The Queensland Building and Construction Commission (QBCC) would like to remind plumbing and drainage licensees that compliance assessable work requires a Form 1 to be lodged with the relevant local authority.
Notifiable work Form 4s and Form 4As are not to be lodged for compliance assessable work.
QBCC Assistant Commissioner Esther Blest said that compliance assessable work was considered to be more complex and required a compliance permit from local government before starting work.
A joint investigation by the QBCC and Queensland Health has revealed that home owners are often not aware that hot water systems need to be serviced regularly.
Plumbers should remind home owners that it is generally recommended for hot water systems to be serviced by an appropriately licensed individual. Where the source water for the system is not a potable, reticulated source, the system may need to be serviced more frequently.
Hot water heater replacements have a high rate of non-compliance, with up to 40 percent of installations failing to meet required standards. While many defects are minor, such as a lack of an appropriate point of discharge for the overflow, this large number of non-compliant installations is a major concern.
The QBCC has started tackling this issue by asking local governments from across Queensland to identify some of the main issues of non-compliance that their plumbing inspectors find during inspections.
On-the-spot fines for breaches of two exclusion-zone requirements in the Electrical Safety Regulation 2013 are designed to help improve worker safety around overhead or underground electric lines.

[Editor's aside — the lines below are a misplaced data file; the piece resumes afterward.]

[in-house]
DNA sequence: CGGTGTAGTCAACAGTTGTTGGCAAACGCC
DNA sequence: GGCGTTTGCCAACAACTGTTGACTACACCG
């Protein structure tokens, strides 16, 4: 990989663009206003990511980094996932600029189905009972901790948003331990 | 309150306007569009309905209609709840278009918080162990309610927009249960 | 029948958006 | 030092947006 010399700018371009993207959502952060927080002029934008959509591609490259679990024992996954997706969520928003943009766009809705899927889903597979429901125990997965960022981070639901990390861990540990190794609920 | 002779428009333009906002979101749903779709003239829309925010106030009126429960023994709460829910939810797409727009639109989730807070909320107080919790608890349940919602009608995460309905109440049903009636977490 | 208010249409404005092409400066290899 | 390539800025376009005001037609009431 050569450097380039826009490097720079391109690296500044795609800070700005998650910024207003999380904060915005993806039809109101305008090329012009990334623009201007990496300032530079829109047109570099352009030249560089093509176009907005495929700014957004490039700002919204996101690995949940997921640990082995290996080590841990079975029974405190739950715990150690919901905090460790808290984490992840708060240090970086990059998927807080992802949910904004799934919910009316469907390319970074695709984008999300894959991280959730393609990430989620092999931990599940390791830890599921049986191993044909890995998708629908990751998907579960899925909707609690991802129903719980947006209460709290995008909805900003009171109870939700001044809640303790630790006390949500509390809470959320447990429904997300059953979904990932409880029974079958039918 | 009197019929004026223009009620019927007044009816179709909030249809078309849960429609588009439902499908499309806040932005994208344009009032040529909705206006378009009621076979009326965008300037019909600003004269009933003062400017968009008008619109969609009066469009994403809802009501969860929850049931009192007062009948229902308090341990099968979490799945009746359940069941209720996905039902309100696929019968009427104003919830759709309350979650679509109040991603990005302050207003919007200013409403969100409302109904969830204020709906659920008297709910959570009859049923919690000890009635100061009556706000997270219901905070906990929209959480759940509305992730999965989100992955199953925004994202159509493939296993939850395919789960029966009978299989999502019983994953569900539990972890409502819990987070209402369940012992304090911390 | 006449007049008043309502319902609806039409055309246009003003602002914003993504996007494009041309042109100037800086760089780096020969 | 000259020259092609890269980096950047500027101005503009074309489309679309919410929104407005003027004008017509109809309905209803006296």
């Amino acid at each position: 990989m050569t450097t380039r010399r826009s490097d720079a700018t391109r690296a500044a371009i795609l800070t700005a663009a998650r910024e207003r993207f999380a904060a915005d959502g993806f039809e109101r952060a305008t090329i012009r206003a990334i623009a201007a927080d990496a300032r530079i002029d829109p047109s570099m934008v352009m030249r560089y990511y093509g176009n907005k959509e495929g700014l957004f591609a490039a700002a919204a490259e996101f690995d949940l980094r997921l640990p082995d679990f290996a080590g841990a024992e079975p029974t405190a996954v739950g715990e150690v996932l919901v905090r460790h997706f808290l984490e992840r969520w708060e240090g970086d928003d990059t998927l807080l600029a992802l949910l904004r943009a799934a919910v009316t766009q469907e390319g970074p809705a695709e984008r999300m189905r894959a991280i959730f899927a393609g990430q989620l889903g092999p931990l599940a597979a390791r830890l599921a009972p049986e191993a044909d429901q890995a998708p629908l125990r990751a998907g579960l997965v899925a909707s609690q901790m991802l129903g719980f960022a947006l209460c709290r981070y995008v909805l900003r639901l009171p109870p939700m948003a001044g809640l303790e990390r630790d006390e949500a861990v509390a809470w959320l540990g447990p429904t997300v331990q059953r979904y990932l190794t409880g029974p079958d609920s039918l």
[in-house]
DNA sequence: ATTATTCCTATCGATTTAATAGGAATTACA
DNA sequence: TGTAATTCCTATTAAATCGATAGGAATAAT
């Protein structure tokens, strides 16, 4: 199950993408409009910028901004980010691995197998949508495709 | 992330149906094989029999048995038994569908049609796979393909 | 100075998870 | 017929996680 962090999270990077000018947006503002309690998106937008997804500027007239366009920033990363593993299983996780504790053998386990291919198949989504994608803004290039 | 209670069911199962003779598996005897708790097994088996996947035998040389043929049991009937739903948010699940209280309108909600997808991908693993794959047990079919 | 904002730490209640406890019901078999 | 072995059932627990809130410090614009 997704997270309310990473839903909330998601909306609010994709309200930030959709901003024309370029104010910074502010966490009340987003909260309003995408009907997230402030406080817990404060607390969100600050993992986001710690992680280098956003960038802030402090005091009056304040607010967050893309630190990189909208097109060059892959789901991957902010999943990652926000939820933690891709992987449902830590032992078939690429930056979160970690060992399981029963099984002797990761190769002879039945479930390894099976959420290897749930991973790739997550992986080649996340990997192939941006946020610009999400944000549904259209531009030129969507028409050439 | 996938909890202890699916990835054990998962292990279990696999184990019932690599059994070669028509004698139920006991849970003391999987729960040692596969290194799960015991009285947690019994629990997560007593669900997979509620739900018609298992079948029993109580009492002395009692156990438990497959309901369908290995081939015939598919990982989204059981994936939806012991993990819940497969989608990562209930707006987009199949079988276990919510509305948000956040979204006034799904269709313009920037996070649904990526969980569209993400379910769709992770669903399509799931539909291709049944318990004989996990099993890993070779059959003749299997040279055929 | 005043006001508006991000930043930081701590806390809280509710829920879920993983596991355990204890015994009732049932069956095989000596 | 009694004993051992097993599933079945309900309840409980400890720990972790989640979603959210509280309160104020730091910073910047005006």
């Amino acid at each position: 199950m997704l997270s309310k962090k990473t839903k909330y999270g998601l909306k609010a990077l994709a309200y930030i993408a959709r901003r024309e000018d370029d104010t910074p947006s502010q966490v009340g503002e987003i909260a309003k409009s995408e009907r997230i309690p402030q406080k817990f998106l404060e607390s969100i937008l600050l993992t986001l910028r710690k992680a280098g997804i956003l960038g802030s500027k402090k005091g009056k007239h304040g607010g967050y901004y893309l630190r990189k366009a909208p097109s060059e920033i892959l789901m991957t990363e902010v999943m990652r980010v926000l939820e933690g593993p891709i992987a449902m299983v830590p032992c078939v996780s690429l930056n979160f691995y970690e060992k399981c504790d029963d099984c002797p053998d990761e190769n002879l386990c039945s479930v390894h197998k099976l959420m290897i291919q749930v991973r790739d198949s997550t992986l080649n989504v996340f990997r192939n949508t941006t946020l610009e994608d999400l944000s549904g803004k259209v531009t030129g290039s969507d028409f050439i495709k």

The Office of Industrial Relations said that inspectors will be able to issue on-the spot fines for breaches of:
s68(1) – a person conducting a business or undertaking fails to do all that is reasonably practicable to ensure no person, plant or thing at a workplace comes within the prescribed exclusion zone of overhead or underground lines, and
If you are working on metal water pipes you must be aware of the risk of electric shock. Under normal conditions, electricity supplied to a building will return to the local substation transformer via the neutral conductor. However, under certain fault conditions, metal water pipes may provide the return electrical path instead of the neutral conductor.
Plumbing, drainage, hydrant and sprinkler systems were put to the test during a proactive audit of Rockhampton building and other highly populated sites by the Queensland Building and Construction Commission (QBCC) on 26-27 April, 2017.
QBCC Assistant Commissioner, Esther Blest, said that QBCC investigators interviewed nine individuals from 13 building sites to ensure plumbers, drainers and fire protection workers on the job were appropriately licensed.
The Queensland Building and Construction Commission (QBCC) recently interviewed award-winning apprentices from air-conditioning and mechanical services, and plumbing and fire protection trades.
QBCC Assistant Commissioner, Esther Blest, said that the apprentices gave some great insights into what it was like to do an apprenticeship at every stage, including how to make the most of an apprenticeship.
“They also gave some food for thought on how apprenticeships could be improved in the future,” she said.